A fearless progression to make you think again as Joe Mount reimagines both his childhood haunts and his band
Idiots fear progress. Idiots fear change. Joe Mount, you’ll be glad to know, is not an idiot. Joe Mount has progressed, Joe Mount has changed, and with this, his third full-length album, Joe Mount has transformed his [a]Metronomy[/a] project from a jaunty, brilliant, yet ultimately niche electro outfit into one of the most expansive and visionary pop bands in the country. How has he done it? Subtly, is the answer. In fact, [b]‘The English Riviera’[/b] is an exercise in restraint. Basslines smother rather than stab, vocals feel dreamlike and demure rather than self-conscious, while the ebullient dancefloor bounce that characterised 2008 breakthrough record [b]‘Nights Out’[/b] is reined in, controlled, and ultimately made more effective for it.
In concept though, [b]‘The English Riviera’[/b] is a deep sea of ideas and imagination: a far-flung, limitless dreamworld full of romance, nostalgia, lovers’ tiffs and good old-fashioned shagging. It’s a world where the dreary, potato-headed charm of Mount’s childhood home of Devon is reimagined as a glamorous lullaby sung in the bedrooms and bars of Monte Carlo and Cannes. This being Joe Mount, the new world still rattles and creaks with the quirks and inherent Englishness of his native Totnes, but let’s face it, when you’ve been rocking the same patchy ginger beard and schoolboy curls since your first record dropped in 2006, life’s never going to be a Stella advert.
Everything about this album boils down to escape. From recording in a studio for the first time (‘Pip Paine (Pay The £5000 You Owe)’ and [b]‘Nights Out’[/b] were both recorded in Mount’s bedroom, with only a soundcard upgrade to separate them) to Mount’s move to Paris (he splits his time between France and London) – it all adds up to a man on the move, and from the first squawks of seagulls that introduce the 37-second-long title track, you know that the intention is to sweep you off on the journey with him.
It’s a hard offer to refuse, really, when the first arrival of Mount’s trademark cracked falsetto vocals on [b]‘We Broke Free’[/b] implore you to “get yourself fixed up, I’ll take you out round town/I swear you’ll never witness anything quite as fine” atop a sleazy cruise of distorted guitars and cat-strangle synths that tees up [b]‘Everything Goes My Way’[/b], the first great track on the record. This duet with Veronica Falls singer Roxanne Clifford shines with the subtlety and confidence Mount has brought to the album, along with the new and (sorry, Gabriel Stebbing) improved [a]Metronomy[/a] line-up, mainstay Oscar Cash augmented by new arrivals Gbenga Adelekan and Anna Prior.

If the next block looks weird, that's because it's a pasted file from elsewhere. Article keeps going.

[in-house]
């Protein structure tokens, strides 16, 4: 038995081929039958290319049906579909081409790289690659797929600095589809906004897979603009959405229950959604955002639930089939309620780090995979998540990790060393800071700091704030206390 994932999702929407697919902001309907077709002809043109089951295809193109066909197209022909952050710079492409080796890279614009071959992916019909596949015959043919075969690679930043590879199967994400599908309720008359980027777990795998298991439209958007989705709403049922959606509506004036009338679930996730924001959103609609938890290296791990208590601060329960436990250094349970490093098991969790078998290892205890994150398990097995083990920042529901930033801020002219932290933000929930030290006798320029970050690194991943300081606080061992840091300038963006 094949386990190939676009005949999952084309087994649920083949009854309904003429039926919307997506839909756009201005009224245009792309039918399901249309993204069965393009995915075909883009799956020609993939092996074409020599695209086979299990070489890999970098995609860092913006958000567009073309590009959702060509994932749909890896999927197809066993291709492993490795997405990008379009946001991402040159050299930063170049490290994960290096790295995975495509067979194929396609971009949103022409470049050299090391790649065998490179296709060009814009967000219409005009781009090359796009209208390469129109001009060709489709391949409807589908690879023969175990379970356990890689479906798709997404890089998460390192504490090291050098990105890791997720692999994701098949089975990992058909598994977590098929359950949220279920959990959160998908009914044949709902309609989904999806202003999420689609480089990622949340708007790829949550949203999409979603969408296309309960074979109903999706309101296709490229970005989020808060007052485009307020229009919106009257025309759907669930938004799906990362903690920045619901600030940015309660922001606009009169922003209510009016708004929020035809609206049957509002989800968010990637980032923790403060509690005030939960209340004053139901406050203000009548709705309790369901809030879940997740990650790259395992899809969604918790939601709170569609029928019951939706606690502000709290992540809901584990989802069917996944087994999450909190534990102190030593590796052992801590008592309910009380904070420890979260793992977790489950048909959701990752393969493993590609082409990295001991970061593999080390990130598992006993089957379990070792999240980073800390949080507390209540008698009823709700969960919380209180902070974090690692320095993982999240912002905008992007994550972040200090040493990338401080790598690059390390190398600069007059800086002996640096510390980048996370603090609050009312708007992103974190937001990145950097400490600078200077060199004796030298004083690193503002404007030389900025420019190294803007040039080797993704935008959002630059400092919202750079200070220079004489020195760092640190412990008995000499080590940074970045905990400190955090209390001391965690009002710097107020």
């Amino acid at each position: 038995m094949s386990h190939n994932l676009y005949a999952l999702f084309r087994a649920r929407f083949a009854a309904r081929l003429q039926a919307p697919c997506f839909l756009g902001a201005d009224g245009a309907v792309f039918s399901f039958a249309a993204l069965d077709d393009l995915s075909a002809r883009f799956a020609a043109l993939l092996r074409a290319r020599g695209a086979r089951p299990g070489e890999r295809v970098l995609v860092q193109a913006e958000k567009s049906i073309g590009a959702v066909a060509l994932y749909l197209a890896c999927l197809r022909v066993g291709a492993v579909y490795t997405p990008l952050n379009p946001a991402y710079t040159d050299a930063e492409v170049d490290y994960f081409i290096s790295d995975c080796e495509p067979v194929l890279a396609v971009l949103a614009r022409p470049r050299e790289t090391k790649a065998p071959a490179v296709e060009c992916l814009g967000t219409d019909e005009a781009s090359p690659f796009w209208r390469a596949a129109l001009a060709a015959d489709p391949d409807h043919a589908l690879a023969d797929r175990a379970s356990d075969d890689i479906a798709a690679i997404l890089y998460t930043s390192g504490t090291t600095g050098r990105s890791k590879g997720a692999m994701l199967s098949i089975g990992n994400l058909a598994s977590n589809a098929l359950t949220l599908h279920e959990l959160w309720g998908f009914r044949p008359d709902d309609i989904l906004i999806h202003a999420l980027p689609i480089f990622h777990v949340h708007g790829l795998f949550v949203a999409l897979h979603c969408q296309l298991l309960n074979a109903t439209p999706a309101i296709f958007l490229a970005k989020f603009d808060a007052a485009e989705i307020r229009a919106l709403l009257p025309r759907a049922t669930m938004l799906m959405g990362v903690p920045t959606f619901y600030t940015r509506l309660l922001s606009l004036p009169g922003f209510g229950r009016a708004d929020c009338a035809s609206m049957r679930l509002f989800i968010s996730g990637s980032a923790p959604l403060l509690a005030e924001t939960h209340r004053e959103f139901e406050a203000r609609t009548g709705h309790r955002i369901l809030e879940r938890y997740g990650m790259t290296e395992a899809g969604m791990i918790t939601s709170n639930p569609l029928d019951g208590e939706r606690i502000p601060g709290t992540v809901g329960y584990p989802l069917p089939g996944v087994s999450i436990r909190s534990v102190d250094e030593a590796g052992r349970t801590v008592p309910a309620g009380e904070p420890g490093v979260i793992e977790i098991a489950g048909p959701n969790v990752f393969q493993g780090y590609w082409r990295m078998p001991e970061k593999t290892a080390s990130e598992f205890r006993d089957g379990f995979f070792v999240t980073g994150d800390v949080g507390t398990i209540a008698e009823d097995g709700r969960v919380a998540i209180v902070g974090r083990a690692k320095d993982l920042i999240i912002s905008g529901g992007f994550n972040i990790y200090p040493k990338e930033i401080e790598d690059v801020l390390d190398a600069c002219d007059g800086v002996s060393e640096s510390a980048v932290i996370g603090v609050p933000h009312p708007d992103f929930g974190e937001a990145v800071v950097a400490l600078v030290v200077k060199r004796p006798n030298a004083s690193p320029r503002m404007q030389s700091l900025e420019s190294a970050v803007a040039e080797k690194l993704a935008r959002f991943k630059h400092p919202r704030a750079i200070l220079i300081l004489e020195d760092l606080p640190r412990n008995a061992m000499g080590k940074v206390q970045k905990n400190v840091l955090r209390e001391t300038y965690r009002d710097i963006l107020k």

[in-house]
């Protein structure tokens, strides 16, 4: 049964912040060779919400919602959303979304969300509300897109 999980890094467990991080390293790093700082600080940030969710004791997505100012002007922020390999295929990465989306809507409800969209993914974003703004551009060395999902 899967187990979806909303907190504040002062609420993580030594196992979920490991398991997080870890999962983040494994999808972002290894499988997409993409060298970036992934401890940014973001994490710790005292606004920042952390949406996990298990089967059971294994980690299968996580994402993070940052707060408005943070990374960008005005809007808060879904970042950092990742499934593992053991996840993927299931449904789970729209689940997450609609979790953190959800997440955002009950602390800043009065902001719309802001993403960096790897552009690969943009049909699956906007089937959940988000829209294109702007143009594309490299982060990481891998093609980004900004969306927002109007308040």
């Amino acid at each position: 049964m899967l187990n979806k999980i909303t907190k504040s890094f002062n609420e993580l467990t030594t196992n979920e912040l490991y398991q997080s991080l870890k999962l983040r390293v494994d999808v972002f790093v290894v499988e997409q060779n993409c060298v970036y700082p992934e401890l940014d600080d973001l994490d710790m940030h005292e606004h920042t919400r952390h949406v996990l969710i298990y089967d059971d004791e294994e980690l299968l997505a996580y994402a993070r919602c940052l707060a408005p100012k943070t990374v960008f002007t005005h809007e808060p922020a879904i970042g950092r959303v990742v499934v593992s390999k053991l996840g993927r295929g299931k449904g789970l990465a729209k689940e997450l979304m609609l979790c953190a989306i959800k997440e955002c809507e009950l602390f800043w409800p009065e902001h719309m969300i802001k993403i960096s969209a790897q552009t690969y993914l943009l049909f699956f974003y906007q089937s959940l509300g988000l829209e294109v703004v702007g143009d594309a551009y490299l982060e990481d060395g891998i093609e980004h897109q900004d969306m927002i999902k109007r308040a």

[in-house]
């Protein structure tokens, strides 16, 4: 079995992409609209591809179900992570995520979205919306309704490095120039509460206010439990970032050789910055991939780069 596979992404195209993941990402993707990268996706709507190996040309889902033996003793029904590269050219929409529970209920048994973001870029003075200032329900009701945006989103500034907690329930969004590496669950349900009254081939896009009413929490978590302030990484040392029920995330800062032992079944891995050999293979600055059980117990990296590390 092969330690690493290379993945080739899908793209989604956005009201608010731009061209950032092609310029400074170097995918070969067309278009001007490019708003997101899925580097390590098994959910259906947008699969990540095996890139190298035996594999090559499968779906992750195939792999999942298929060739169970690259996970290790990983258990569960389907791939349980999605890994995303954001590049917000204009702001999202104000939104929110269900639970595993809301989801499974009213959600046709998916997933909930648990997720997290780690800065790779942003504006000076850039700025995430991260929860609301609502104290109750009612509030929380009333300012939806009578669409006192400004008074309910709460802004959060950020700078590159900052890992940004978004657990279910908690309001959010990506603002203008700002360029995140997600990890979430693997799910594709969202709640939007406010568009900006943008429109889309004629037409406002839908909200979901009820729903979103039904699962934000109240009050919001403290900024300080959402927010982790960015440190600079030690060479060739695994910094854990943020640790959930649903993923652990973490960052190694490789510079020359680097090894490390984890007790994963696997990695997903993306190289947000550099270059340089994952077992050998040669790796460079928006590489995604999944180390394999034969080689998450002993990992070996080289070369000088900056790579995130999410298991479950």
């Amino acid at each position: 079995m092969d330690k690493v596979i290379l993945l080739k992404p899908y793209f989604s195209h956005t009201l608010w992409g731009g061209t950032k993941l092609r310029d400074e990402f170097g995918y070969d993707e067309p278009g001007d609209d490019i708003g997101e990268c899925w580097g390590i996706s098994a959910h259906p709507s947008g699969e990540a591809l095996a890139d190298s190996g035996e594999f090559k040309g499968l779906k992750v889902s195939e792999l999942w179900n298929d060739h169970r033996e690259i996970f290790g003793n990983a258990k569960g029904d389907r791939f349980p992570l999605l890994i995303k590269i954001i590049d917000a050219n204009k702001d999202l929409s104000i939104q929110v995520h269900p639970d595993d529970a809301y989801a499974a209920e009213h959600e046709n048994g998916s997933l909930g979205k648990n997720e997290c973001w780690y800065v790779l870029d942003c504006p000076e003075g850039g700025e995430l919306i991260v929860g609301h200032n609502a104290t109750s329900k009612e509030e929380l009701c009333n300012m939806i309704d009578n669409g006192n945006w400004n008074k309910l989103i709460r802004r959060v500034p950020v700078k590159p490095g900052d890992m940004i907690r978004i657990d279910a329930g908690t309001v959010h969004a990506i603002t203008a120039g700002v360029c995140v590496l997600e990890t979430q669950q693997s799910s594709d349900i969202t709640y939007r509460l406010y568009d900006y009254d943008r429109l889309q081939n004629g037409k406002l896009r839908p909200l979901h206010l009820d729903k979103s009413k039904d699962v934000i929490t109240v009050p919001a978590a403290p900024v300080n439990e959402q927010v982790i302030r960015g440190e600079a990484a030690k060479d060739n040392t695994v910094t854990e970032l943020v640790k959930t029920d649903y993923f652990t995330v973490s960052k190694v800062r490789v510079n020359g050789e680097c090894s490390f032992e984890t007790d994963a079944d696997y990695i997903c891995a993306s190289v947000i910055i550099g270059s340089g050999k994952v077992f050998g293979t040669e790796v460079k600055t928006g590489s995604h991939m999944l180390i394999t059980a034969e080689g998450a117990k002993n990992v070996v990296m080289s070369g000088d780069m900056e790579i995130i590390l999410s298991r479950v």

Elsewhere, [b]‘The Look’[/b] saunters in like the nonchalant anthem of the summer, casting cocky glances at the girls as it goes by (“Because you read it in a big book, and now you’re giving me the look, look”), while [b]‘The Bay’[/b], the most [b]‘Nights Out’[/b] moment on the record, rattles along in a sequence of squelches and stabs, with Mount still searching for an escape route (“But I’d sooner get out/Remember where we went last year?”). Think you’ve got a handle on the record? Think again, as [b]‘Love Underlined’[/b] drops a techno bassline circa 2000 on what seems to be a church organ, and you’re back in Blighty, refreshed for the ride.
By the end you’re left thinking that maybe the whole thing has just been a dream, that Mount is in fact still in his bedroom, the fingernails on his right hand painted red, his belt undone, the whiff of French perfume masking the musty aromas of self-gratification. But then you remember: Joe Mount is too clever for that. He wouldn’t get caught short. Simple folk never sense the devil’s presence, not even when his hands are on their throats. Had [a]Metronomy[/a] stuck to the blueprint of [b]‘Nights Out’[/b], he’d have throttled them dead. But remember, Joe Mount is not simple. And only an idiot would disagree.